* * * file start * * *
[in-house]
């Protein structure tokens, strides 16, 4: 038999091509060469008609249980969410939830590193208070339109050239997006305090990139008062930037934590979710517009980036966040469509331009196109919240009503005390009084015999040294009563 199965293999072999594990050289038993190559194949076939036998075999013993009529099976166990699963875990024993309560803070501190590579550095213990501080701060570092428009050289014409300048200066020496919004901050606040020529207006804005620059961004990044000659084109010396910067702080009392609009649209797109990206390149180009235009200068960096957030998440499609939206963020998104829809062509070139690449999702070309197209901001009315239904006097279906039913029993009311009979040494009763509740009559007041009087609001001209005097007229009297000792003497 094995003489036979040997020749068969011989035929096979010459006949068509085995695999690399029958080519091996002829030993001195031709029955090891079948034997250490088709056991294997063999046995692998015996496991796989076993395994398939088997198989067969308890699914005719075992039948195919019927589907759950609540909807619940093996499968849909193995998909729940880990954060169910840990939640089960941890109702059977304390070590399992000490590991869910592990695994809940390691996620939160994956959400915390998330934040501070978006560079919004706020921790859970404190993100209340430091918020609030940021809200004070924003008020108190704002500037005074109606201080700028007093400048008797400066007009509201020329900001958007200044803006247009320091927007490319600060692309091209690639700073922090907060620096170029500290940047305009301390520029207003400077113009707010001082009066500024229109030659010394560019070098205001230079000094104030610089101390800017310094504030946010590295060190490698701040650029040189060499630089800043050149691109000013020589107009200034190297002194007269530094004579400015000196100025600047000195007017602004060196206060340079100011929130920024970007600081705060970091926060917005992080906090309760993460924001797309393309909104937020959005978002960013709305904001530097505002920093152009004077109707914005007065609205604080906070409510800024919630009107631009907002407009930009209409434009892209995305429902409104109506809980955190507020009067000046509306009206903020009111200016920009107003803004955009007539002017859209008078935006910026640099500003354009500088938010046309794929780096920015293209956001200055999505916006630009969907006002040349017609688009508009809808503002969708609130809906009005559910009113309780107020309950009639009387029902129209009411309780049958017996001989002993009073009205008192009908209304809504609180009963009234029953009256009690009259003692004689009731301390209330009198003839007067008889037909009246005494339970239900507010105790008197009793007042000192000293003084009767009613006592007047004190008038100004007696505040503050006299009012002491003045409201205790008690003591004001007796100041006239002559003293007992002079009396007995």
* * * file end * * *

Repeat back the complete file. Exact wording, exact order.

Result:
[in-house]
């Protein structure tokens, strides 16, 4: 038999091509060469008609249980969410939830590193208070339109050239997006305090990139008062930037934590979710517009980036966040469509331009196109919240009503005390009084015999040294009563 199965293999072999594990050289038993190559194949076939036998075999013993009529099976166990699963875990024993309560803070501190590579550095213990501080701060570092428009050289014409300048200066020496919004901050606040020529207006804005620059961004990044000659084109010396910067702080009392609009649209797109990206390149180009235009200068960096957030998440499609939206963020998104829809062509070139690449999702070309197209901001009315239904006097279906039913029993009311009979040494009763509740009559007041009087609001001209005097007229009297000792003497 094995003489036979040997020749068969011989035929096979010459006949068509085995695999690399029958080519091996002829030993001195031709029955090891079948034997250490088709056991294997063999046995692998015996496991796989076993395994398939088997198989067969308890699914005719075992039948195919019927589907759950609540909807619940093996499968849909193995998909729940880990954060169910840990939640089960941890109702059977304390070590399992000490590991869910592990695994809940390691996620939160994956959400915390998330934040501070978006560079919004706020921790859970404190993100209340430091918020609030940021809200004070924003008020108190704002500037005074109606201080700028007093400048008797400066007009509201020329900001958007200044803006247009320091927007490319600060692309091209690639700073922090907060620096170029500290940047305009301390520029207003400077113009707010001082009066500024229109030659010394560019070098205001230079000094104030610089101390800017310094504030946010590295060190490698701040650029040189060499630089800043050149691109000013020589107009200034190297002194007269530094004579400015000196100025600047000195007017602004060196206060340079100011929130920024970007600081705060970091926060917005992080906090309760993460924001797309393309909104937020959005978002960013709305904001530097505002920093152009004077109707914005007065609205604080906070409510800024919630009107631009907002407009930009209409434009892209995305429902409104109506809980955190507020009067000046509306009206903020009111200016920009107003803004955009007539002017859209008078935006910026640099500003354009500088938010046309794929780096920015293209956001200055999505916006630009969907006002040349017609688009508009809808503002969708609130809906009005559910009113309780107020309950009639009387029902129209009411309780049958017996001989002993009073009205008192009908209304809504609180009963009234029953009256009690009259003692004689009731301390209330009198003839007067008889037909009246005494339970239900507010105790008197009793007042000192000293003084009767009613006592007047004190008038100004007696505040503050006299009012002491003045409201205790008690003591004001007796100041006239002559003293007992002079009396007995």